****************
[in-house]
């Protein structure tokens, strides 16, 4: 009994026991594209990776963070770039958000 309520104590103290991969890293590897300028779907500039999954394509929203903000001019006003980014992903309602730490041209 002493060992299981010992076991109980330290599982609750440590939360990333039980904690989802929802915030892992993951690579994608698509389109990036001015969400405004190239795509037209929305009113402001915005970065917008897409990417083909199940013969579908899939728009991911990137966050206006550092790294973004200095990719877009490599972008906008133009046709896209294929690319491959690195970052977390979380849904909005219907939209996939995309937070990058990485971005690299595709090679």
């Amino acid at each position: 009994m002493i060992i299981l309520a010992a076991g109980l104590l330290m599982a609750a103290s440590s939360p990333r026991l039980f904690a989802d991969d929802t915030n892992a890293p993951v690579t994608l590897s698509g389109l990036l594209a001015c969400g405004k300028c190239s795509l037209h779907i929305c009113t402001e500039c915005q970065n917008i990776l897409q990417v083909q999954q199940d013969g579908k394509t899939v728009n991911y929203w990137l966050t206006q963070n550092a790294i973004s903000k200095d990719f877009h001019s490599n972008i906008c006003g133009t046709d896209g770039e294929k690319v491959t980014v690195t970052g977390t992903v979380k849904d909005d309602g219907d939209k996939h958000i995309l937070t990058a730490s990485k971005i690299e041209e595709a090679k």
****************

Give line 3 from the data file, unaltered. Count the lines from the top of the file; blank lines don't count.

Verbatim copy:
């Amino acid at each position: 009994m002493i060992i299981l309520a010992a076991g109980l104590l330290m599982a609750a103290s440590s939360p990333r026991l039980f904690a989802d991969d929802t915030n892992a890293p993951v690579t994608l590897s698509g389109l990036l594209a001015c969400g405004k300028c190239s795509l037209h779907i929305c009113t402001e500039c915005q970065n917008i990776l897409q990417v083909q999954q199940d013969g579908k394509t899939v728009n991911y929203w990137l966050t206006q963070n550092a790294i973004s903000k200095d990719f877009h001019s490599n972008i906008c006003g133009t046709d896209g770039e294929k690319v491959t980014v690195t970052g977390t992903v979380k849904d909005d309602g219907d939209k996939h958000i995309l937070t990058a730490s990485k971005i690299e041209e595709a090679k």